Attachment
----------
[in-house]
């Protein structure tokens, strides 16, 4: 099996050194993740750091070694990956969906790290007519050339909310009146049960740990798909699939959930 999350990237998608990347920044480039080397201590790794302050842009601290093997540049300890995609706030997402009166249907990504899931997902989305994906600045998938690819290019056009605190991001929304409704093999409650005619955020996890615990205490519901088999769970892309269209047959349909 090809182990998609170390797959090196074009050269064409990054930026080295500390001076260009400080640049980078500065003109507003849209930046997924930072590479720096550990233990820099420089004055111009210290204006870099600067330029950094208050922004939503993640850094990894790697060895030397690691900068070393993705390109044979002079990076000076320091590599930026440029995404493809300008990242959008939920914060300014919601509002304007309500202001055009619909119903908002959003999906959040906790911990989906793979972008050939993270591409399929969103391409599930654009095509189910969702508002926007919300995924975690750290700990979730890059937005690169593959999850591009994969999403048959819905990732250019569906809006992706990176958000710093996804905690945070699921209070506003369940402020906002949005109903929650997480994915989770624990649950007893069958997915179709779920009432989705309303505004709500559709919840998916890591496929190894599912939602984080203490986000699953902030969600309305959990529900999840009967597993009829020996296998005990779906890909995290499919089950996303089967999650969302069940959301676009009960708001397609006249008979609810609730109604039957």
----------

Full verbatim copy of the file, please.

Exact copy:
[in-house]
């Protein structure tokens, strides 16, 4: 099996050194993740750091070694990956969906790290007519050339909310009146049960740990798909699939959930 999350990237998608990347920044480039080397201590790794302050842009601290093997540049300890995609706030997402009166249907990504899931997902989305994906600045998938690819290019056009605190991001929304409704093999409650005619955020996890615990205490519901088999769970892309269209047959349909 090809182990998609170390797959090196074009050269064409990054930026080295500390001076260009400080640049980078500065003109507003849209930046997924930072590479720096550990233990820099420089004055111009210290204006870099600067330029950094208050922004939503993640850094990894790697060895030397690691900068070393993705390109044979002079990076000076320091590599930026440029995404493809300008990242959008939920914060300014919601509002304007309500202001055009619909119903908002959003999906959040906790911990989906793979972008050939993270591409399929969103391409599930654009095509189910969702508002926007919300995924975690750290700990979730890059937005690169593959999850591009994969999403048959819905990732250019569906809006992706990176958000710093996804905690945070699921209070506003369940402020906002949005109903929650997480994915989770624990649950007893069958997915179709779920009432989705309303505004709500559709919840998916890591496929190894599912939602984080203490986000699953902030969600309305959990529900999840009967597993009829020996296998005990779906890909995290499919089950996303089967999650969302069940959301676009009960708001397609006249008979609810609730109604039957």